While Steven Heller is vacationing in Herald Square between Christmas and New Year’s Day, he has agreed to reprise a few of his favorite posts—such as this one from Dec. 31, 2013. The Daily Heller will return on Jan. 2.
Is it 2014 already? Close your eyes for a minute and the world revolves, time passes and the holidays are over. Apparently, New Year’s Day marks the beginning of the Winter blahs for those of us in Winter climes (who don’t love Winter sports). So, for the sit-at-home members of The Daily Heller community—and those who don’t hibernate too—I offer a New Year bonus: The [as of 2023, erstwhile] best darn website for quirky, eclectic and remarkable popular art. Italian Ways is a feast for sore, bright or teary eyes.
Here are two of their offerings. The first is Radio Balilla, the ultra deco designed radios issued to youthful Italian fascists while they are preparing to become men of the wolf.
Via the national broadcasting service Eiar, Ente italiano per le audizioni radiofoniche, the Balilla broadcast mainly educational programs for children and adults, five daily newscasts, and Mussolini’s speeches live. But there were also pop and classical music, soccer games’ running commentaries, and entertainment shows (a few Italians still remember “I Quattro Moschettieri”, a radio parody of “The Three Musketeers” with original scripts for narrator’s voice, dialogs and songs, which went on from 1934 to 1937).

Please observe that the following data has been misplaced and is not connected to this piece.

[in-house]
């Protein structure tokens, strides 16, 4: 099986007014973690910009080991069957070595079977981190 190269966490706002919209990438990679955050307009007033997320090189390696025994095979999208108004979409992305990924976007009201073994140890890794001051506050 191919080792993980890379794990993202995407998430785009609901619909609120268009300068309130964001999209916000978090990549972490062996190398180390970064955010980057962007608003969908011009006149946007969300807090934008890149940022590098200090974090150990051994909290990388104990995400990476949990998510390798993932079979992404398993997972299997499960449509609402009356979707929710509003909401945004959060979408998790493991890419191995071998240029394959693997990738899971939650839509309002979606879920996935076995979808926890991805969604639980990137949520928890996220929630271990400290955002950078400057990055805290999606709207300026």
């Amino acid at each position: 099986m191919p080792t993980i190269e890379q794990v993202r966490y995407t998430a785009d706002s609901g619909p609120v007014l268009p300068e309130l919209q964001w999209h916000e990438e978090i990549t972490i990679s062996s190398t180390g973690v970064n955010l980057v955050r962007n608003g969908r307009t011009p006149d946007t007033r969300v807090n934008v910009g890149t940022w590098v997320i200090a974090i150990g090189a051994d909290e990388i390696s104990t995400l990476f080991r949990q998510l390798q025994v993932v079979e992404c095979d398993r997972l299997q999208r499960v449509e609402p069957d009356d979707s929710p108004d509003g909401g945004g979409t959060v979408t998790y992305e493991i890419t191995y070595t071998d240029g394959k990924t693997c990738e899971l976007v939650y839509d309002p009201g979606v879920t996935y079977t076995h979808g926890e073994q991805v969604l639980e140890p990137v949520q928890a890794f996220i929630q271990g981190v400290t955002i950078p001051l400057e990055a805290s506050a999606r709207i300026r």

The second are Italian tin toy advertisements. Toy cars and trucks were emblazoned with logos and trademarks (and continue to this day, of course) to lull the soon-to-be consumer into a state of acquiescence.
Agostino Marchesini was a real tin master. He started working with this common toy material in 1908, in Bologna, making small cars and other items branded with his company’s name – AMB Bologna, one of the oldest in its field.
In 1929, AMB expanded by opening a spacious new factory in Via Frassinago 21 and starting a new company in partnership with Umberto Rappini.